If those aren't there in an enclosed engine compartment then you are recirculating at least some of that almost 200º engine generated heat right back through the cooling fan.

"Winter days down here are 85º Farenheit.  Summers are 95º, so there is no assistance from outside air temperature." Huh
95º & 85º are over 100º less than your measured oil temp,I ran easily all day every weekend for ~20yrs in ambient temps ranging from a little below freezing to ~115-120ºF,so given that you're running within a reasonable engine temp range & only the coil seems Wink to be an issue,it's either the quality of the coils or an isolated electrical resistance problem in the wiring associated with it which is repeatedly making them fail so often.
 Grin
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« Reply #14 on: November 16, 2010, 07:00:08 AM »
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Thanks for the diagrams and comments.  I'll check the engine seals today, but the restoration on this car is so good that I expect to find them properly installed.  I'm thinking that there is an electrical problem associated with some of the wiring being original from 1966.  I've bought this up with the mechanics who have worked on the car, but no one has been able to identify a wiring problem. Thanks again. David
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davidk
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« Reply #15 on: December 07, 2010, 02:38:55 PM »
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Karma and/or Buggyman.  If you're still out there, a little more direction please. I read your posts about the importance of seals around the engne tin to keep hot air out of the engine compartment. I also read on Rob and Dave's website on cooling and engine tin that "air management" is very important in Bug cooling. My engine seems to be missing the seal between the tin numbered #1 on your latest post, and the fan shroud.  In fact, if I shine a flashlight in back of the oil fill cap and down, I can see a gap of at least 1/2".  I can see the cooling vanes of one of the right hand cylinders. Question.  How can I fill this gap?  None of the auto parts stores here seem to know anything about it.  One mechanic told me I would have to have the engine dropped.  Is there any kind of material I can stuff in the gap that would seal off most or all or the air coming into the engine compartment? Thanks for continuing on with this.  Davidk
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« Reply #16 on: December 08, 2010, 05:28:54 AM »
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I have a similliar problem and did find a problem I have yet to attend to.  The coil says none internal resistor, I have compufire in dist. and it requires a coil with an internal resistor OR I believe I can put in a ballast resistor with starting done with full 12 volts. ED I believe that will cause a hot coil. ED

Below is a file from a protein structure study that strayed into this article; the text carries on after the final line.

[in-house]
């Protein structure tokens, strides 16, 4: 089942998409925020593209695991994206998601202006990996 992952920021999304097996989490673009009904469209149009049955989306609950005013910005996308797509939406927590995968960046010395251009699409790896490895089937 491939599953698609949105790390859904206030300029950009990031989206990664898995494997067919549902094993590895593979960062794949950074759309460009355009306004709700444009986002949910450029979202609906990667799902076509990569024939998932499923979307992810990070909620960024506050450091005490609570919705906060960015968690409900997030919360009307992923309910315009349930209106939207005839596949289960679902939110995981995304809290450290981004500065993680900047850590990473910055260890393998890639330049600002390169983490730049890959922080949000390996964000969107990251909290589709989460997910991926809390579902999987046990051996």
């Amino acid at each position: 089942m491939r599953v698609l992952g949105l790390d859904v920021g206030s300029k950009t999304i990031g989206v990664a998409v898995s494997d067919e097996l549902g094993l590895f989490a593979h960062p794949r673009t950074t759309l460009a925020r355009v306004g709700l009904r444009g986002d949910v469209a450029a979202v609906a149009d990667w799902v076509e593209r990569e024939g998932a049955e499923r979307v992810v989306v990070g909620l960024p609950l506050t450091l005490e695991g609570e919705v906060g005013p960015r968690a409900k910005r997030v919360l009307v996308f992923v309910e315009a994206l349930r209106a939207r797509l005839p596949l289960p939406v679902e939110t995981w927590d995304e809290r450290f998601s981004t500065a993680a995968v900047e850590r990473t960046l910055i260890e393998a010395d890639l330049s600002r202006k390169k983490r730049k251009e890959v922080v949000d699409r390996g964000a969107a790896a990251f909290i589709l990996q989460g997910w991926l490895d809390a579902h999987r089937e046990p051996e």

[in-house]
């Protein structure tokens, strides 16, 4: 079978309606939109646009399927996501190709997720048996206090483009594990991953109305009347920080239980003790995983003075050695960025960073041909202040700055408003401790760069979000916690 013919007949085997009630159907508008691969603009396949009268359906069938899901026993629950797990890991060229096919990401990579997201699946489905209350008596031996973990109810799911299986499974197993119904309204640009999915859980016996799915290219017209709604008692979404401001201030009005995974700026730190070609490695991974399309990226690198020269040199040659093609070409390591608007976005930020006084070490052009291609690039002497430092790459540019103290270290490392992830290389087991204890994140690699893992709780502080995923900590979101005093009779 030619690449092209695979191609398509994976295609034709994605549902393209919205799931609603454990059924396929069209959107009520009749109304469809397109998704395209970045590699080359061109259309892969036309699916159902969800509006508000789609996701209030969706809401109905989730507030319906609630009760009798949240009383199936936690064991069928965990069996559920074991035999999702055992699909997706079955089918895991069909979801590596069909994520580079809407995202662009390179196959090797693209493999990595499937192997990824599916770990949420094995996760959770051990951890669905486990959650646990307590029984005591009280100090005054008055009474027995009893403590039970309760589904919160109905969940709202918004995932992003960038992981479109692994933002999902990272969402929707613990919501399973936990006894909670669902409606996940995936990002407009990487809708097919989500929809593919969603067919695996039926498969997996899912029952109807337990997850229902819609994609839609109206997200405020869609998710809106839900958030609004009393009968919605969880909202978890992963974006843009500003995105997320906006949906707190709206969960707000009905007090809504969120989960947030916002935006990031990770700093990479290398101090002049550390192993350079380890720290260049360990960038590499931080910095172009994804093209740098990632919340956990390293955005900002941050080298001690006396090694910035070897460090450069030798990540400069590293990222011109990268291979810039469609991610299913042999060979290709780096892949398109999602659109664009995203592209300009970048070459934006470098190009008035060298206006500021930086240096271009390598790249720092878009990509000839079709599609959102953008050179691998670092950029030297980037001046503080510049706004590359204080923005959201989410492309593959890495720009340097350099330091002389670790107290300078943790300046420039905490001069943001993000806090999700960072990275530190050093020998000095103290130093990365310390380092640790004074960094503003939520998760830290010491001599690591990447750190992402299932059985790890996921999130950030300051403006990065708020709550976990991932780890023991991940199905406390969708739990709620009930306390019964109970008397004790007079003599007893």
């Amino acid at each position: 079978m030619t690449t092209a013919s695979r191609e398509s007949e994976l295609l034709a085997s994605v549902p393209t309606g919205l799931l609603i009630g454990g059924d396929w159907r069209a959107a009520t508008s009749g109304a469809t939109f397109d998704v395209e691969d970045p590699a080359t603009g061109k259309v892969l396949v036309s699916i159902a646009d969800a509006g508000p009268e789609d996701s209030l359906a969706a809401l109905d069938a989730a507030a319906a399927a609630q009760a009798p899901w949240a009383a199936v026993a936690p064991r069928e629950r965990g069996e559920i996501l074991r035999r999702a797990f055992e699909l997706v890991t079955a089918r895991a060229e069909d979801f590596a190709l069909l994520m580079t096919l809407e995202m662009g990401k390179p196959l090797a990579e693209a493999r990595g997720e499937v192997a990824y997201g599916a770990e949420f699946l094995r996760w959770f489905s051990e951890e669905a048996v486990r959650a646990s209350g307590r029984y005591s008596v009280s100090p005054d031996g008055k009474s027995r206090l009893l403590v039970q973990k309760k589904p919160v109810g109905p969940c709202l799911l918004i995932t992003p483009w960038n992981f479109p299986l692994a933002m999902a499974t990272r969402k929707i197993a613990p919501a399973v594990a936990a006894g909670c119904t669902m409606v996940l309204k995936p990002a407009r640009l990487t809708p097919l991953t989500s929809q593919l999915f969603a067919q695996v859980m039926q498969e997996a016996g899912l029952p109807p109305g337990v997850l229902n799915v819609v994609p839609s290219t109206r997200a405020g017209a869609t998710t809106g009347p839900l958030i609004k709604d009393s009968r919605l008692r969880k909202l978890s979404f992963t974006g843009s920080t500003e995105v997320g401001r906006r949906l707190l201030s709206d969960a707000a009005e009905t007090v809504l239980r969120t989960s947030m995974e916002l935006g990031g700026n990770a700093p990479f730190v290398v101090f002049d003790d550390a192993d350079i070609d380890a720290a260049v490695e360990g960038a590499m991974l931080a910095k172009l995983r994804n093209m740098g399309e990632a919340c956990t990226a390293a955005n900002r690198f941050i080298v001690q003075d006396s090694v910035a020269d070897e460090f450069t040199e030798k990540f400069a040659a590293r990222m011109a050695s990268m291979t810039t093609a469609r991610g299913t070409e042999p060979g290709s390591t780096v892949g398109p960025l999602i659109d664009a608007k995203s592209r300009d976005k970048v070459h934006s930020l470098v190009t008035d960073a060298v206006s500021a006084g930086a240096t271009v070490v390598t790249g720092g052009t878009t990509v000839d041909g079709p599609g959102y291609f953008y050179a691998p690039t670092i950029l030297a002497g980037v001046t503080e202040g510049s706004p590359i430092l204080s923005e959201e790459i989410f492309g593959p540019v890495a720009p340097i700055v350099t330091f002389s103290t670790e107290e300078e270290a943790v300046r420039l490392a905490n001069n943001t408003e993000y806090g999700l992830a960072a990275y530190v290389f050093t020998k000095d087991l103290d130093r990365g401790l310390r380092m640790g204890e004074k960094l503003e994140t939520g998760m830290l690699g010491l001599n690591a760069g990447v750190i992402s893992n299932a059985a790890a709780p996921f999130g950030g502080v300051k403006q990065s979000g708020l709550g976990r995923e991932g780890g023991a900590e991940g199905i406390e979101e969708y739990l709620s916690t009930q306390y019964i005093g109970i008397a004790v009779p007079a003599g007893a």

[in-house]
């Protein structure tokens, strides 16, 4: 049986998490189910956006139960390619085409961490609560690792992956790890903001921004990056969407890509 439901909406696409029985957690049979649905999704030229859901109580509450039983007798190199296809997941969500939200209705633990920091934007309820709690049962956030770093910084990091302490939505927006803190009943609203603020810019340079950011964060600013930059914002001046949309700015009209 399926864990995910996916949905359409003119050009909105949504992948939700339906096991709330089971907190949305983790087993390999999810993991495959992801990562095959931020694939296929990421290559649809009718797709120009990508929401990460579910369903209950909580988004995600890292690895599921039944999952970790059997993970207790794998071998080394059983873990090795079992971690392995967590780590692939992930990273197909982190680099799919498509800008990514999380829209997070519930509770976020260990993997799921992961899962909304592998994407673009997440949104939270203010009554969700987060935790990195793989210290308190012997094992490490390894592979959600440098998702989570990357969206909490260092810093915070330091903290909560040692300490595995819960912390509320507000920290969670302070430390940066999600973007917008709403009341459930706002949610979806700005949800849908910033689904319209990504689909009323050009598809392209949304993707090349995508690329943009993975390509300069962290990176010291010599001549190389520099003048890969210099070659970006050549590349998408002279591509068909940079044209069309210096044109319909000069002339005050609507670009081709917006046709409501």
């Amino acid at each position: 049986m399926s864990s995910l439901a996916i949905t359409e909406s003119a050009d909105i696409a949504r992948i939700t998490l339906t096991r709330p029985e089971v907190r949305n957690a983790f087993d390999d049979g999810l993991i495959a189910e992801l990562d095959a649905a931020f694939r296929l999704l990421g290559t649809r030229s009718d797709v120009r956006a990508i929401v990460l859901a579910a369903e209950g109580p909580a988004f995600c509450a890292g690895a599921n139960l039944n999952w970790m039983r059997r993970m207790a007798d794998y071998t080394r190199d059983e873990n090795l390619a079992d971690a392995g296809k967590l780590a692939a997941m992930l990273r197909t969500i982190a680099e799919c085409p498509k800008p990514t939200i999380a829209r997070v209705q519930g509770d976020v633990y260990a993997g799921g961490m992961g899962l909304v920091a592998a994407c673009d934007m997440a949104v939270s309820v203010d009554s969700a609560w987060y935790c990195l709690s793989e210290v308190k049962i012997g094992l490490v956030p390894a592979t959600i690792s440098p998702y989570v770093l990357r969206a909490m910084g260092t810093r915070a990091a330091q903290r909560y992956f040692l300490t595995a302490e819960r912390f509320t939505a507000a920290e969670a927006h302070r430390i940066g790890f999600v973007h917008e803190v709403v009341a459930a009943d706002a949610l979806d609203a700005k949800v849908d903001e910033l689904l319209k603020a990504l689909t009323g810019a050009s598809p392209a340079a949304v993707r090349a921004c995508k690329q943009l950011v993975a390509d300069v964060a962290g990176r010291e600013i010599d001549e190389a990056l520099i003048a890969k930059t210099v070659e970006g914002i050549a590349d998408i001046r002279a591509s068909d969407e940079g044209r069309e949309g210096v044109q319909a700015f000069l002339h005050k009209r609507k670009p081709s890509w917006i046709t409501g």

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buggyman
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« Reply #17 on: December 08, 2010, 11:03:26 PM »
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 Grin
Dayo dk Smiley ,

"Karma and/or Buggyman.  If you're still out there, a little more direction please."
I don't know who Karma is Dontknow ,so I'll answer it Wink Tongue Cheesy .

"My engine seems to be missing the seal between the tin numbered #1 on your latest post, and the fan shroud.  In fact, if I shine a flashlight in back of the oil fill cap and down, I can see a gap of at least 1/2".  I can see the cooling vanes of one of the right hand cylinders. Question.  How can I fill this gap?"
Sounds like you're talking about a 1/2" Huh Shocked gap between #1(cylinder shrouds) in this? pic

& the fan housing,#1 in this? pic

If so,there's no way "the auto parts stores here" could know anything about it because there is no seal intended to go there because that's intended to be a tight interference fit between the upper & lower pieces where the upper edges of the lower pieces bow in toward each other(/ \) & the lower edges of the upper piece bow away from each other(/ \) to create a situation that looks like this:
[Front of cylinder shroud // fan shroud \\ back of cylinder shroud as seen in profile from either side of the car]
so they lap together tightly metal to metal.

Odds are pretty good since there's suchShocked a large gap in that one spot that your gen/alt belt is not set perfectly verticle(gen/alt pulley set farther toward the front of the car than the crankshaft pulley below it is) as seen in profile from either side of the car so:
"One mechanic told me I would have to have the engine dropped."
would probably be the best/easiest way to to be able to pull the fanshroud off & spread apart it's lower edges & pinch in the upper edges of the cylinder shrouds toward each other cleanly for a tight final fit between them using a wide-jawed vicegrip in order to maintain consistant smooth surfaces,that shoud correct any misalignment between the pulleys & increase belt life.